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WHS profits crash as revenue rises

Strong High Street sales but InMotion acquisition knocks half-year figures


HALF-YEAR profits at WHSmith have crashed by 21 per cent after their acquisition of US travel accessories retailers InMotion and a restructuring programme – but revenue rose.

In the interim statement released yesterday, Thursday, April 11, the British retailers revealed pre-tax profits dropped from £82million to £65m in the six months to February 28 having booked £9min costs linked to the deal to buy InMotion, and another £7m linked to restructuring.
Meanwhile, total group revenue sales rose eight per cent to £695m, a one per cent uplift on a like-for-like basis, while the travel division saw their total revenue rise 18 per cent including InMotion – eight per cent taking out the new arm – which was three per cent up on a comparable basis, while profit rose seven per cent to £44m.
Despite their second-best sales performance in a decade thanks to strong seasonal stationery sales, High Street total revenue fell one per cent, with like-for-like revenue down two per cent, but profits were in line with expectation at £48m.
“The group has delivered a strong performance in the first half of the financial year,” WHSmith chief executive Stephen Clarke said.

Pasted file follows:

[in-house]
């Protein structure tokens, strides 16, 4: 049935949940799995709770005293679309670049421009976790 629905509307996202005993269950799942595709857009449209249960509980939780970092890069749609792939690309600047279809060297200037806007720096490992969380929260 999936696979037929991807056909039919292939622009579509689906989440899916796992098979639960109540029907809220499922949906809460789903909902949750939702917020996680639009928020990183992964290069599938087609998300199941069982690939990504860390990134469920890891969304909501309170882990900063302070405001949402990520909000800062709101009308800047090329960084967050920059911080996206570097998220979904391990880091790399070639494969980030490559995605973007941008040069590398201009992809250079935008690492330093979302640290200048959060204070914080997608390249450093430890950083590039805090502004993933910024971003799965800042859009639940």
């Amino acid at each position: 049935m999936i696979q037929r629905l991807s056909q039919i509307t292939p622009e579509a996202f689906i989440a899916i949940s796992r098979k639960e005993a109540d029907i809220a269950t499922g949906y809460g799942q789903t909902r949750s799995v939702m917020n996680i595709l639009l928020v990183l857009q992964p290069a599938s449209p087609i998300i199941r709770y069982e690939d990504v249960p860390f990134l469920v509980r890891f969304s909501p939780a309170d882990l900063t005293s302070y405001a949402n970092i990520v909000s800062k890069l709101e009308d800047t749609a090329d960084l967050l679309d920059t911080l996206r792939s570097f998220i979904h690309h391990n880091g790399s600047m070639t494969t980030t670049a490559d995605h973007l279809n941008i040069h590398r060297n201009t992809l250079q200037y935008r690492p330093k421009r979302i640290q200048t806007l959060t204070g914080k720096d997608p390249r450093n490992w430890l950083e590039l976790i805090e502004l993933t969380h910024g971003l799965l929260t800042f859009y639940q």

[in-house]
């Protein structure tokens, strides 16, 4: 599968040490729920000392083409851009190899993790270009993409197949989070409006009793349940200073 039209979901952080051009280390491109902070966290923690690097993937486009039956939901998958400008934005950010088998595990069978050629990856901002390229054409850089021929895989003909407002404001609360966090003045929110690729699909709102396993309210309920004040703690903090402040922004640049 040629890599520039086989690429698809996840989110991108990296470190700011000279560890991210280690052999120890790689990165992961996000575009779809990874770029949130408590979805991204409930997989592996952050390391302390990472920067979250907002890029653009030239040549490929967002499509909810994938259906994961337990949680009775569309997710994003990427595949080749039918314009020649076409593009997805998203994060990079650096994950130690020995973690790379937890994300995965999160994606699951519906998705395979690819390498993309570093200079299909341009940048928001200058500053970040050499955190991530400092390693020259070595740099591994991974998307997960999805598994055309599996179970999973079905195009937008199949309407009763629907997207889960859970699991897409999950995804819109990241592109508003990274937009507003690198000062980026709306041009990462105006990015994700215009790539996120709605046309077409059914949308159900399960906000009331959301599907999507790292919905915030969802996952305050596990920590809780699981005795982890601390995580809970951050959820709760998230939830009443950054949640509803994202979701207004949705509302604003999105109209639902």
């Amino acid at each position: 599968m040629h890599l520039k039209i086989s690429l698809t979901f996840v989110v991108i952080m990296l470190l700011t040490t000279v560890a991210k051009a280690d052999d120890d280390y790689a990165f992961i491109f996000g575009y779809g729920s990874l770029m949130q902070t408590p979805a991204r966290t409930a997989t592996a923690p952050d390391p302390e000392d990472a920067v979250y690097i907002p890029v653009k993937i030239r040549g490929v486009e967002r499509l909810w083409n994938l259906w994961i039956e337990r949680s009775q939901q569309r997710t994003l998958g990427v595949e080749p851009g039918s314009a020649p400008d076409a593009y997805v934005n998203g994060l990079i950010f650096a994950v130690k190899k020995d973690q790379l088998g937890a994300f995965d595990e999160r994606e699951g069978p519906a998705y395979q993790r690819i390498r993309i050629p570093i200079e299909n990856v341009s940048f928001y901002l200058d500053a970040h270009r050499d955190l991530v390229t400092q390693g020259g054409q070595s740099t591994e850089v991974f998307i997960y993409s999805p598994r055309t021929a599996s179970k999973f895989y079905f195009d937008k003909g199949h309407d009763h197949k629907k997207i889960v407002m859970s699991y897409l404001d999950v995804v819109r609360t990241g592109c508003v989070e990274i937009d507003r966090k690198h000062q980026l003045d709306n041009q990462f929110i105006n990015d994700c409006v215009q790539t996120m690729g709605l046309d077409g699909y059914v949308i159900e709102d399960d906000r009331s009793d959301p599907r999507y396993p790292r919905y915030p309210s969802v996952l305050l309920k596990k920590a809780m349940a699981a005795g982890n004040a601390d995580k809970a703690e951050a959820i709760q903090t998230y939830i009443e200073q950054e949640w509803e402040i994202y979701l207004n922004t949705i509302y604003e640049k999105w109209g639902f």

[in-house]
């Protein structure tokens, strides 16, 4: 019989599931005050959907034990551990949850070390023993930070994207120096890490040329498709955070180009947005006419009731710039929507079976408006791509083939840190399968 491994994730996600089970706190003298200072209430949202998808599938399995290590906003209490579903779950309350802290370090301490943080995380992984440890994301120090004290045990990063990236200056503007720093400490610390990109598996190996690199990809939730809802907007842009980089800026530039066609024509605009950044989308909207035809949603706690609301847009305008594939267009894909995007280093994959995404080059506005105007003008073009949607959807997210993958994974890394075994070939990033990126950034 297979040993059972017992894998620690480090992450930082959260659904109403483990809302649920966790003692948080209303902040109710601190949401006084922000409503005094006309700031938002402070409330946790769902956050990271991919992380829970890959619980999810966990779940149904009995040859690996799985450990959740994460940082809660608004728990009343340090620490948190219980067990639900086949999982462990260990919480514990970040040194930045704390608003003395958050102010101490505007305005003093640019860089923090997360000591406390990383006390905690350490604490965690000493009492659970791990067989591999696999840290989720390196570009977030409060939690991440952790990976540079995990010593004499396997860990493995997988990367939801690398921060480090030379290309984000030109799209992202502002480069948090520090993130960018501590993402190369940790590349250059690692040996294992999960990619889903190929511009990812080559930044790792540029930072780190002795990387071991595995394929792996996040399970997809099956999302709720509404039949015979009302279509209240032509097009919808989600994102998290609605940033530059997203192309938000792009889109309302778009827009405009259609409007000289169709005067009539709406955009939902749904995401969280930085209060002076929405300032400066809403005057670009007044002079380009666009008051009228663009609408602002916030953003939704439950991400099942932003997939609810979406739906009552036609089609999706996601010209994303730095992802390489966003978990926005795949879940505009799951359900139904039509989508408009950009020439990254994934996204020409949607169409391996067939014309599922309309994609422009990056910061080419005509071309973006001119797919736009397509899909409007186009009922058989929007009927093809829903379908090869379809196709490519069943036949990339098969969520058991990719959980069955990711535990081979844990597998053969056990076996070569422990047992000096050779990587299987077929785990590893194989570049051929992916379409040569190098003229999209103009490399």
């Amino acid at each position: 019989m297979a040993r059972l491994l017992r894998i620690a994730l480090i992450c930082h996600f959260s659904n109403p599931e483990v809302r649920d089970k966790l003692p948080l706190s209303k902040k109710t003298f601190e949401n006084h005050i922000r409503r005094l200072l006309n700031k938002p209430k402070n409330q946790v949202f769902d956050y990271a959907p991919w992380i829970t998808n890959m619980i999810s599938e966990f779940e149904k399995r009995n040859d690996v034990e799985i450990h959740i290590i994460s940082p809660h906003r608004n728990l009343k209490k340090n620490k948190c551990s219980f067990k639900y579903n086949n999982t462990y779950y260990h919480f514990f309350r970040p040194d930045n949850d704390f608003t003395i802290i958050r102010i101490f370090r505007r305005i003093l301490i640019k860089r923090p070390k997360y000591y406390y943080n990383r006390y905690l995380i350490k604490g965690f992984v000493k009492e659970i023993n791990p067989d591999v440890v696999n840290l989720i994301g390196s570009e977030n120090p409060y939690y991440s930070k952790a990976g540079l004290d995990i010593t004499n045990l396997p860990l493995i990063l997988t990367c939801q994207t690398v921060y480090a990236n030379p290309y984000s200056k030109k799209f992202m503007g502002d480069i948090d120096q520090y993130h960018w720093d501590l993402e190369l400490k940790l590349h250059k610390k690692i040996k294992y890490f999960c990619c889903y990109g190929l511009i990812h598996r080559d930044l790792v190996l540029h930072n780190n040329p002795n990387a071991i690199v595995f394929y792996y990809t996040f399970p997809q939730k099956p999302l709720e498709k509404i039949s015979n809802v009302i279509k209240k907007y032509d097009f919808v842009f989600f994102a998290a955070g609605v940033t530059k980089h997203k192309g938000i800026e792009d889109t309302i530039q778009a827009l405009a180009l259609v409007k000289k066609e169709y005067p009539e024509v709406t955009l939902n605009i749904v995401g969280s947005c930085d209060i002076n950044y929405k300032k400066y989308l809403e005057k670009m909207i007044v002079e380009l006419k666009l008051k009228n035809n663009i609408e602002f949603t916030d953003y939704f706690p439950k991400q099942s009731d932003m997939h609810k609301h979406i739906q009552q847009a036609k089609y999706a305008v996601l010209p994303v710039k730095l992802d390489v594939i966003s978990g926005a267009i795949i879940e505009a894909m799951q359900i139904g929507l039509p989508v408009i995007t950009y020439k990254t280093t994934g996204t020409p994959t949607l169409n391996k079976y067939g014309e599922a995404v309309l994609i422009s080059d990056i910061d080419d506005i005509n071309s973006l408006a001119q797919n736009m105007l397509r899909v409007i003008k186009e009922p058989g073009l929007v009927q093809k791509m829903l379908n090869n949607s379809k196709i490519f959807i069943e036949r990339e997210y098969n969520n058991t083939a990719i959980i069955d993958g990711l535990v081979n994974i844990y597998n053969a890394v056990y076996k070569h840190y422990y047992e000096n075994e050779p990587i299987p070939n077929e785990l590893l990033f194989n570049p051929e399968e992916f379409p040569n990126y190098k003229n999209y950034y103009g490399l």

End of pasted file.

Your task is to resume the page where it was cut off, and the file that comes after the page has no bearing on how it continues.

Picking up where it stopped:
“High Street delivered one of our best trading performances in recent years, despite the widely reported challenges facing the UK High Street, with LFL sales down two per cent. This has been driven by good growth in seasonal stationery ranges including Christmas cards, wrap, diaries, calendars and our latest fashion and art and craft ranges.
“The integration of InMotion is progressing well. This acquisition doubles the size of our business outside of the UK, where we are now present in 99 airports and 30 countries. We won a further 21 units in the period, including two InMotion units in Australia and Spain, highlighting the potential of this business outside of the US.
“While there is uncertainty in the broader economic and political environment, we have made a good start to the second half of the financial year and the increase in the interim dividend by eight per cent reflects the board’s confidence in the outcome for the full year.”

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